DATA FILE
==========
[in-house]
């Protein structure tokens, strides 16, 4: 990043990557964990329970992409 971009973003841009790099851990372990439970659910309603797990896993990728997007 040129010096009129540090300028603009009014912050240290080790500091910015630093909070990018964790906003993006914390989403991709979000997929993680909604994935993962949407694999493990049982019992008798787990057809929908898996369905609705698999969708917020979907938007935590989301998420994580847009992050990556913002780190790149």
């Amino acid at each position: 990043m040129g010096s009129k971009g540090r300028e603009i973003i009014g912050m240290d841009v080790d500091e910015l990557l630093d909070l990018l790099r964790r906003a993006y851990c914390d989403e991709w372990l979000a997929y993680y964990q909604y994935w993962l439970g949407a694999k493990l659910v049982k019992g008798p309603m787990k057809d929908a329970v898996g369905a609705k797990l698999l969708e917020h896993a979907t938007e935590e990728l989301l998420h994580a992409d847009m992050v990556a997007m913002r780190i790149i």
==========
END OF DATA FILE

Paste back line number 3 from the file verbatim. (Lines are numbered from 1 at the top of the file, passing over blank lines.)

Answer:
């Amino acid at each position: 990043m040129g010096s009129k971009g540090r300028e603009i973003i009014g912050m240290d841009v080790d500091e910015l990557l630093d909070l990018l790099r964790r906003a993006y851990c914390d989403e991709w372990l979000a997929y993680y964990q909604y994935w993962l439970g949407a694999k493990l659910v049982k019992g008798p309603m787990k057809d929908a329970v898996g369905a609705k797990l698999l969708e917020h896993a979907t938007e935590e990728l989301l998420h994580a992409d847009m992050v990556a997007m913002r780190i790149i």